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INTRODUCTION.

There is nothing in Nature; however abject it may appear, which is not a subject of wonder to the man who fets himself seriously to consider it. Far from being unworthy of our regard, the study of Nature is not only useful but necessary to us, since it furnilhes as many occasions of praising our Creator, as there are objecis io contemplate. But the greater part of mankind, insensible to this reflection, hardly deign to cast their eyes on those objects which they have ihought proper to denominate vile. Insects they consider as below their netice, or merely as subjects of cu. riofity, which it would be both useless and troublesome to investigate; and to this contempt, we muft attribute that indifference with which most people are accustomed to examine them. They are view. ed without regard, and inconsiderately crushed to death, when they are found in our way.

I could excuse a vulgar mind for ridiculing the ftudy I recommend; but I think myself authorised to raise my voice against men of learning, who would rank the study of insects in the number of human weak. nesses. Is not the smallest worm, the work of the Sue preme Being, as well as the most perfect animal ? And if God has judged it not below him to create

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it, why should it be thought a weakness in a reason-
able man to make ic the object of his research?
But the vileft infect is a work of omnipotence,
worthy of the higheit admiration. It is endowed
with so many perfections, thatthe most powerful
monarch, or the most skilful artist, can produce
n'othing to be compared with it. God alone can
work those wonders, and he presents them to us, not
as models for our initation, but as so many testimo-
nies of his power and wisdom. It is our duty
therefore to correspond to his views, and to con.
template his perfections, even in the smallest of his
works. Among all the animals, we alone, are ca-
pable of this contemplation. The sun sheds his beams
over all the earth; but man alone comprehends
their source and perceives their effects. Beasts live
and grow, but they know not how. The Lion
is unconscious of his strength; the night...
ingale of the melody of her voice; the butter.
fly of the beauty of its wing; and the caterpil-
lar gnaws the leaf without knowing what it is that
affords it fuftenance? Can we doubt then, that the
tribute of admiration which I demand from the fa.
culties of man, is a reasonable tribute, which he owes
to' his Creator?

Man ought not to confine his reflections to insects alone, he is capable of carrying them infinitely farther. I allow, it; I even confess that he would in some degree debase his powers were he to limit himself to this fingle employment; and were he, for the study of insects, to sacrifice the knowledge

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he may obtain of the fars, of plants and of so many different animals. My design is not to be the apologist of those who are mere collectors of the refuse of Nature, if I may use the expression, and who make cabinets for snew. There are things more worthy of their attention. But on the other hand, I cannot blame the man of piety, who con. templates the power of his Creator in the smallest as well as in the greatest of his works. It is true, he cannot become acquainted with the whole.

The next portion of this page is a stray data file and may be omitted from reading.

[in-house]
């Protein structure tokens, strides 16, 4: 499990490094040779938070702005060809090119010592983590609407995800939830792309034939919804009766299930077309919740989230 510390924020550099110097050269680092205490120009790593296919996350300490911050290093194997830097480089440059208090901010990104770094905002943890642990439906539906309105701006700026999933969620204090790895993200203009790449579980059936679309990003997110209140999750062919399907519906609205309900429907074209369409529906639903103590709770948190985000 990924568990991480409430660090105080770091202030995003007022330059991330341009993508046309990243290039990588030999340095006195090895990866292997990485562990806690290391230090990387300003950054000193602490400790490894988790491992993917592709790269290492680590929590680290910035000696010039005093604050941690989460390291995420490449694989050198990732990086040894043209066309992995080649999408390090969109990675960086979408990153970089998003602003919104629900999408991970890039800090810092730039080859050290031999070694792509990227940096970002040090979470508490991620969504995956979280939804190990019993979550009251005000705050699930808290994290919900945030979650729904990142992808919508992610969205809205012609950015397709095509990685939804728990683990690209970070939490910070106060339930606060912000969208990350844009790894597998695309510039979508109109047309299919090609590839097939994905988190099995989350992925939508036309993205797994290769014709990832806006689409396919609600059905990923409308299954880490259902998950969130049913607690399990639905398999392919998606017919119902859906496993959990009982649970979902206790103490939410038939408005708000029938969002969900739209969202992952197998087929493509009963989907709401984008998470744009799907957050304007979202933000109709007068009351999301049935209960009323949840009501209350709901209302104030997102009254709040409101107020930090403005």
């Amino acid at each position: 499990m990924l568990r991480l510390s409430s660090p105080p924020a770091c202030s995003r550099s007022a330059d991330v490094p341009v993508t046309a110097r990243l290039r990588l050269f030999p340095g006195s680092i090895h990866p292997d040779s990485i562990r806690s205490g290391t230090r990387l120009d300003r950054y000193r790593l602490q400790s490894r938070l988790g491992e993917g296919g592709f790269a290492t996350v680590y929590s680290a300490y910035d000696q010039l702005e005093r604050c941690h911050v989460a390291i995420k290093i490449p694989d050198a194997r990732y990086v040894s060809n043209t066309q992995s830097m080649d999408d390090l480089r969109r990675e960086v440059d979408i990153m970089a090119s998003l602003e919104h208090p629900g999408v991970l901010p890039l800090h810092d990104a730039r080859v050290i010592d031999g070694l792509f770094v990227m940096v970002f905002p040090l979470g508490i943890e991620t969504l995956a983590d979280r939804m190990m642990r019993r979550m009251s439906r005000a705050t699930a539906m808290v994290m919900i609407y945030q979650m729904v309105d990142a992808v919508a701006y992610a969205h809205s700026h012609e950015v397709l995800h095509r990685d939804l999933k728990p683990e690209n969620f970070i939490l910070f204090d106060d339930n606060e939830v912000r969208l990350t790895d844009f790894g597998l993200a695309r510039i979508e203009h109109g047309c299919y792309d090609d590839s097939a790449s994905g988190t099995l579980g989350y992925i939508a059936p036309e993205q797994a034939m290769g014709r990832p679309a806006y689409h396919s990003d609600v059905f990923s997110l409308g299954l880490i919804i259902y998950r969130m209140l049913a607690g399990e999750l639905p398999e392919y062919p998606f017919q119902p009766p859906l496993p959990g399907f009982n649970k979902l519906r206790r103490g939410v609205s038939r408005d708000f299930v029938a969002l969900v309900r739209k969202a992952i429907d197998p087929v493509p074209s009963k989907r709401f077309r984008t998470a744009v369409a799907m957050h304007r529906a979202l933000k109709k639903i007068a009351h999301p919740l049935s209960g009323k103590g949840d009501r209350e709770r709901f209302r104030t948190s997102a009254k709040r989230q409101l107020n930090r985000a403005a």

The objects which the heavens, the earth, and the waters present to his meditation, are too manifold for him to hope that he can know them all alike. Such an attempt is far beyond the powers of man. Every one ought therefore to chule, amongst the infinite variety of the works of God, some particular department as the principal object of his study, Convinced of the justice of this reflection, I have betaken myself to infects; I have studied them with all the application I am master of, and I have found them more entitled to admiration, ihan to contempt. The remarks I have made on the subject appeared to me of sufficient importance to be laid before the public. They will ferve as a proof, that the majesty of the Creator is manifest in all his works, and that it shines conspicuously even in the smallest iniect.

But I am not the first who have painted them out as exhibiting visible marks of the omnipotence and infinite wisdom of the Being, who prefides 0ver the Universe. “ Every species of animals,

. " (says

{(fays 6t Augustin,) is poslefied of beauties pecu: ? liar to itself. The more man considers them,

the more they excite his admiration, and the more

they engage him to adore the Author of Nature, ? who has made every thing in wisdom, who has ? subjected every thing to his power, and whole { goodness governs the whole. These attributes

are discoverable in the very vilest of animals,

which are defined by their nature to perish, and { whose diffolution terrifies us. They are small,

it is true, but the delicacy and arrangement of ? their parts is admirable. If we examine with at

tention a common fly, its agility will appear more ? surprising, than the swiftness of a beast of prey

at full speed ; and with the same attention, the § ftrength of the camel will seem less wonderful

than the labour of an ant.''

! If you talk of a stone, says St Bafil, of a gnat or of a bee, your discourie is a sort of demonftration

of the power of him who formed them ; for the ? wisdom of the workman generally manilets itself ! in what is most minute. He who harh stretched

out the heavens, and who hath hollowed the bed of the ocean, is the fame who hath pierced the iting of the bee, to form a passage for its poison.?

St Jerome is equally clear : It is not only ! in the creation of the heavens, of the earth, ! of the Sun, and the sea, of elephants, camels,

horses and oxen, of tigers, bears, and lions, that the Creator is to be admired. He is not less

I great

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